Plus if you do an LLM here coming from a civil law country you're going to be learning the common law system, not doing more of what you've already done. (At least that's what I've seen from the sidelines observing the Loyola/Bologna program.)

andmed
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Re: Roman Law Study Group Wanted (Latin) !!

Postby andmed » Sun Aug 15, 2010 12:59 pm

Thanks for the nice reply.

1) I am sorry if I did not make my question sufficiently clear, but it certainly was not about latin study group "for LLM students", but about groups (of enthusiasts or academicians) being "at the University" (might not even be attributed to the law faculty only). How it works here - each Tuesday at 18'clock those interested from various faculties (faculty of history and the law school) come together and do the job. It is certainly not intended for the students, and the seminar is not much advertised, but no entrance tickets either, so if you want, you just come.

I would expect the same to be true for the US Universities and Law Schools. The real problem is that such groups are not being "ranked" or push forward, that is why I am wondering here at the forum. (Good hint on tracing the modern latin translators, will try, thank you, it is not always easy though to do it).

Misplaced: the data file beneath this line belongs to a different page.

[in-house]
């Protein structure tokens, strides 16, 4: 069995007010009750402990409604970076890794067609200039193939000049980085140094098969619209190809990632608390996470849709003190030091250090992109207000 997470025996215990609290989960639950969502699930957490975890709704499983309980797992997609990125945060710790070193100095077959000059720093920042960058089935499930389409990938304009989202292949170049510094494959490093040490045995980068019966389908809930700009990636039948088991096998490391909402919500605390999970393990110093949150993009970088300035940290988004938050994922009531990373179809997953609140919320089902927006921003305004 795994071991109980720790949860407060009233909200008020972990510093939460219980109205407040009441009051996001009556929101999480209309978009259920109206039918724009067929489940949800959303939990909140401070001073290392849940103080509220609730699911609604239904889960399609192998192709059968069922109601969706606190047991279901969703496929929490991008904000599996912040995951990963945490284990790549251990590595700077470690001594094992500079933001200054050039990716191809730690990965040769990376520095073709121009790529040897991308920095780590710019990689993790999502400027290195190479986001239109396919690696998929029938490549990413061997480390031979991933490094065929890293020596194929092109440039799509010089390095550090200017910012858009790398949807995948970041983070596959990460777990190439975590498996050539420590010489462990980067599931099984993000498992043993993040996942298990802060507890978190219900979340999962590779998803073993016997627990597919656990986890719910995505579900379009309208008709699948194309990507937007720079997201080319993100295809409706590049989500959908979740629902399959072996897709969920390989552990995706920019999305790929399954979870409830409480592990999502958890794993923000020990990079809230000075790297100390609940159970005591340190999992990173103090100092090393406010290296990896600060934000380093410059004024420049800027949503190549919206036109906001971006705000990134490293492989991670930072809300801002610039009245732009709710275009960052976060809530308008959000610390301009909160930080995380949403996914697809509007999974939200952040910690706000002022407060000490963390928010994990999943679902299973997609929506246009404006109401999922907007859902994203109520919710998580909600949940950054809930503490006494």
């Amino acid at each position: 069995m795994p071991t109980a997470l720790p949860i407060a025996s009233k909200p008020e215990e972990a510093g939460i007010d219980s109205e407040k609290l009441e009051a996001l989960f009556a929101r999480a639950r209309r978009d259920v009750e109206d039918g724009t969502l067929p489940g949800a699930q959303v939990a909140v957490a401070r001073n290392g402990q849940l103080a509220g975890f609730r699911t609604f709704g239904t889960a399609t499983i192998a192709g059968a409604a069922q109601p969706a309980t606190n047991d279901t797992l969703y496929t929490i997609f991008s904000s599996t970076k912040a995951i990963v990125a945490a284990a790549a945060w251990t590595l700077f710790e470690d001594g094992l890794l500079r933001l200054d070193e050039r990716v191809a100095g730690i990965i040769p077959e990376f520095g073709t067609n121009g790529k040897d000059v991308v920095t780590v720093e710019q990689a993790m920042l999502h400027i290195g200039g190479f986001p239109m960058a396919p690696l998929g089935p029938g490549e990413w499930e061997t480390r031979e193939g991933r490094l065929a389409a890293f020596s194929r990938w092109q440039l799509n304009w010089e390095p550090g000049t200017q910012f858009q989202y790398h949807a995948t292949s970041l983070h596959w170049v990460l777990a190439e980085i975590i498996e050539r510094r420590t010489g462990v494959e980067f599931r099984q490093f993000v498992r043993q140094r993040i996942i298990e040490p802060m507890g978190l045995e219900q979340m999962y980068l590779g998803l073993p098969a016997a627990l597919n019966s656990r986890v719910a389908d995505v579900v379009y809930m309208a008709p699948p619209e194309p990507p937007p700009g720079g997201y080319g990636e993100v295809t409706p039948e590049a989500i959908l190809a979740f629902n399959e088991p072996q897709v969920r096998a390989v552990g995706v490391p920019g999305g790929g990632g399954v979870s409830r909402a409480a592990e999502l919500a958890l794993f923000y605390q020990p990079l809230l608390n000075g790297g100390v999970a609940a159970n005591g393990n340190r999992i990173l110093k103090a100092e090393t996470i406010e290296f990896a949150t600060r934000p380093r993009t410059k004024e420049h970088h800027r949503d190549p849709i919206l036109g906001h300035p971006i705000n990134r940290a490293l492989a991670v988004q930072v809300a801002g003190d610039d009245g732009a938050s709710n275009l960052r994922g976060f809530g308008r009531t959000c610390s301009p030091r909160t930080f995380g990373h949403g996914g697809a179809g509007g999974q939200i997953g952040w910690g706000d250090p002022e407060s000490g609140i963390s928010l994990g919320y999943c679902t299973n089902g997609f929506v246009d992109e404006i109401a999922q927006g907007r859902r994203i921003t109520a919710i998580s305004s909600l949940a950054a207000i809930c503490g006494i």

Reading the text and discussing what the word "proprietas" in the context meant and what would be the best equivalent in (here) English - "property", "things", or as the case might be, "chattels", "choses" or "possessions", clearly is not too much interesting for a practical-minded student. It make sense for academia, at minimum -- I would suggest -- in learning one's own legal language.

2) Common law, surely, is obvious choice for a foreign lawyer, who needs to learn English law. I am majoring Comon law, if it possible so to say. I do phd research, thus it is more than just hobby. As an experiment I lectured one semester on English and American Law to our law students - not anything american lawyer would find intriguing, of course, but for local students it was.

Common law would be essential in LLM study, whereas latin seminar would only let me keep track on latin and give some extra help with English, not more.

Andrey

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Duralex
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Re: Roman Law Study Group Wanted (Latin) !!

Postby Duralex » Sun Aug 15, 2010 1:16 pm